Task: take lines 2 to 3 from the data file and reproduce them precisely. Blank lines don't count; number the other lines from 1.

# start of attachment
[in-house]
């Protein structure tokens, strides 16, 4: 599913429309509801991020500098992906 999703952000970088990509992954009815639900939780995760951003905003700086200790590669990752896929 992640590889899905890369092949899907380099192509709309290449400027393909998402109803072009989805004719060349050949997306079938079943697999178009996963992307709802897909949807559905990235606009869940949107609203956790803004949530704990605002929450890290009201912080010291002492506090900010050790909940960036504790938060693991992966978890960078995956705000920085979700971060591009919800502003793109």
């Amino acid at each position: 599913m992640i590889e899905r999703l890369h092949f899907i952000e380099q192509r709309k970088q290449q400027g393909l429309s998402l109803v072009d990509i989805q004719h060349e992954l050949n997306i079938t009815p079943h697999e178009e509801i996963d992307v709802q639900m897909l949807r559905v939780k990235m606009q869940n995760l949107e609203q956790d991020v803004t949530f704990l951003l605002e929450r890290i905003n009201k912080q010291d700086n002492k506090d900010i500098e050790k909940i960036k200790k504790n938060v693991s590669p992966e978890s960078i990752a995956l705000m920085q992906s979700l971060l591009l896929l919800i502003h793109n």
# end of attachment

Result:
């Protein structure tokens, strides 16, 4: 599913429309509801991020500098992906 999703952000970088990509992954009815639900939780995760951003905003700086200790590669990752896929 992640590889899905890369092949899907380099192509709309290449400027393909998402109803072009989805004719060349050949997306079938079943697999178009996963992307709802897909949807559905990235606009869940949107609203956790803004949530704990605002929450890290009201912080010291002492506090900010050790909940960036504790938060693991992966978890960078995956705000920085979700971060591009919800502003793109």
């Amino acid at each position: 599913m992640i590889e899905r999703l890369h092949f899907i952000e380099q192509r709309k970088q290449q400027g393909l429309s998402l109803v072009d990509i989805q004719h060349e992954l050949n997306i079938t009815p079943h697999e178009e509801i996963d992307v709802q639900m897909l949807r559905v939780k990235m606009q869940n995760l949107e609203q956790d991020v803004t949530f704990l951003l605002e929450r890290i905003n009201k912080q010291d700086n002492k506090d900010i500098e050790k909940i960036k200790k504790n938060v693991s590669p992966e978890s960078i990752a995956l705000m920085q992906s979700l971060l591009l896929l919800i502003h793109n």